MnDOT Metro District maintenance crews spend a lot of time repairing guardrails. Guardrails protect motorists as they drive over bridges and past openings that could potentially take them into hazards such as water, ditches or opposing lanes of traffic.

Since guardrails can’t stop every kind of vehicle from running off the road, it’s important that they do their job as effectively as possible. And crews want to repair them quickly too, so the guardrails continue to do their part in providing safe roadways.

For years, wooden posts were standard use in guardrails, but hinged breakaway steel posts are increasingly being used in most guardrails for several reasons, according to Dewayne Jones, Metro District superintendent of attractive roadsides and safety features.

When guardrails get hit, it usually means the wooden posts are damaged and need replacement. Every 25 feet of guardrail has five posts. If a crash takes out five posts, it takes about 90 minutes to remove each wooden post, and that’s only “if everything goes OK,” maintenance crews are quick to add.

Photo of a smashed guardrail.

This is often what guardrails with wooden posts look like after a crash. The posts are damaged beyond repair, resulting in their replacement, which in this case can be time-consuming because they are installed in concrete. Steel posts have a breakaway hinge which fold over at ground level and can be easily replaced. Photo by David Gonzalez

Jones said steel posts can be replaced faster than wooden posts because steel posts have a breakaway hinge that folds over at ground level, allowing repairs to be done above ground. A five-post hit with steel only takes about 15 minutes to replace each post.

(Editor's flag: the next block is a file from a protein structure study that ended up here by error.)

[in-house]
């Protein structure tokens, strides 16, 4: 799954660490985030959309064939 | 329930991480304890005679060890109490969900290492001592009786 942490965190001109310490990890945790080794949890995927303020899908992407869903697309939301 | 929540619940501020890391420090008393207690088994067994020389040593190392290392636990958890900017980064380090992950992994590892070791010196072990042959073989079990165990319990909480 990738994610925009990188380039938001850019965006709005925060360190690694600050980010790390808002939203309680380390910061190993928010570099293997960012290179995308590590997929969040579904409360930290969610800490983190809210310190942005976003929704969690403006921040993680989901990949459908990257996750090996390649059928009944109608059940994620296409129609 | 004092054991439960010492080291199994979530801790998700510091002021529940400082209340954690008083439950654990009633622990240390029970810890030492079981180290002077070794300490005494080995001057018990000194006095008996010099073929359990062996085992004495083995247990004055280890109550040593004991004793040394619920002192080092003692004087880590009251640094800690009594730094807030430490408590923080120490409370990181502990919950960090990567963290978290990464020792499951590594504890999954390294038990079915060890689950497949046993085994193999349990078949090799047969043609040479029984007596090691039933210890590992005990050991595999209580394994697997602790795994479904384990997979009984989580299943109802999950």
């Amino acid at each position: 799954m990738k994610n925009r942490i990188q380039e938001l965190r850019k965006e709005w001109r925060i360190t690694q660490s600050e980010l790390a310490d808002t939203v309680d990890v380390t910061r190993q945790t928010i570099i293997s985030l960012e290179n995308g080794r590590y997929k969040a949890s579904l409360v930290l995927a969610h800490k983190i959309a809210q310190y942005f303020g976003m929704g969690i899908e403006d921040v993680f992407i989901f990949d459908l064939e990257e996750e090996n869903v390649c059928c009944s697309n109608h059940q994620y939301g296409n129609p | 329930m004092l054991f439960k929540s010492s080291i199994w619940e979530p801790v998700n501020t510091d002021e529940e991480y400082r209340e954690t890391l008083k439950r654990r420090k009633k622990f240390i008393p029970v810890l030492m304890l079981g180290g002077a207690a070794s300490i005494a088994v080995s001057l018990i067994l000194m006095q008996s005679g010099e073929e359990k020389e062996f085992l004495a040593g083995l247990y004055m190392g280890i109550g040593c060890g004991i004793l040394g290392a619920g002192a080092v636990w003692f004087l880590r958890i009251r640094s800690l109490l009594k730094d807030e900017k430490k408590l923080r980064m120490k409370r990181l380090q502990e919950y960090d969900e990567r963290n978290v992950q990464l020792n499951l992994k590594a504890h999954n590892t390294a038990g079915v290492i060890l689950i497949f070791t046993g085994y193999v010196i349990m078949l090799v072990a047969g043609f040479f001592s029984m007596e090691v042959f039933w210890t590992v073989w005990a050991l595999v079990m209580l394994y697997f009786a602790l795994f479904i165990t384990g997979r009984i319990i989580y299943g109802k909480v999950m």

This also means employees spend less time working near traffic, and lane closures are kept to a minimum. Specialized equipment and traffic control equipment costs are also reduced.

Maintenance crews generally don’t have to contact Gopher State One Call to locate utilities when repairing the steel posts because of the breakaway hinge. One Call can take up to 48 hours before a maintenance crew gets the OK to do the repair with wooden posts.

“Part of MnDOT’s ongoing management plan is to replace wooden posts with steel ones when repairs are done or during construction projects,” said Jones.

Another good reason to use steel is because wooden posts are treated lumber and depending on the type of treated wood used, the chemicals in the treatment process may leach out of the wood over time and accumulate in the surrounding soil.

Steel posts cost twice as much as wooden posts, but have a 20-year life cycle that wooden posts don’t have.

Jones said when steel posts are damaged beyond repair from a cras, the Metro District recycles them and uses the money to buy cutting edges for plow trucks. Cost to dispose of treated wooden posts is $100 per ton.


Enhancing Financial Effectiveness teams mark end of first year, report latest progress

Photo of Shane Rowbotham.

Yee-haw! Shane Rowbotham, Metro District, shares information about the “Wild, Wild WIG” for design, project documentation and consultant administration at the Metro District Employee Days in October. Photo by Scott McBride

Just one year into pursuing MnDOT’s Wildly Important Goal of Enhancing Financial Effectiveness, the agency already has a lot to show for its efforts.

Representatives from the four strategic areas—Asset Management, Financial Management (Products & Services; Efficiencies); Information & Outreach; and Project Management—provided updates Oct. 6 at the quarterly EFE check-in at the Arden Hills Training Center.

Among the achievements since July 2014 are:

  • Implementing RCA Edits to prevent coding errors
  • Identifying the 45 FY 2015 projects to be analyzed for efficiencies
  • Letting 46 projects
  • Starting work on building Resource Demand Models
  • Attracting 4,600 hits on the Get Connected website, which provides information on how MnDOT and Minnesota transportation is funded

In addition, the teams each outlined their milestones for the next year.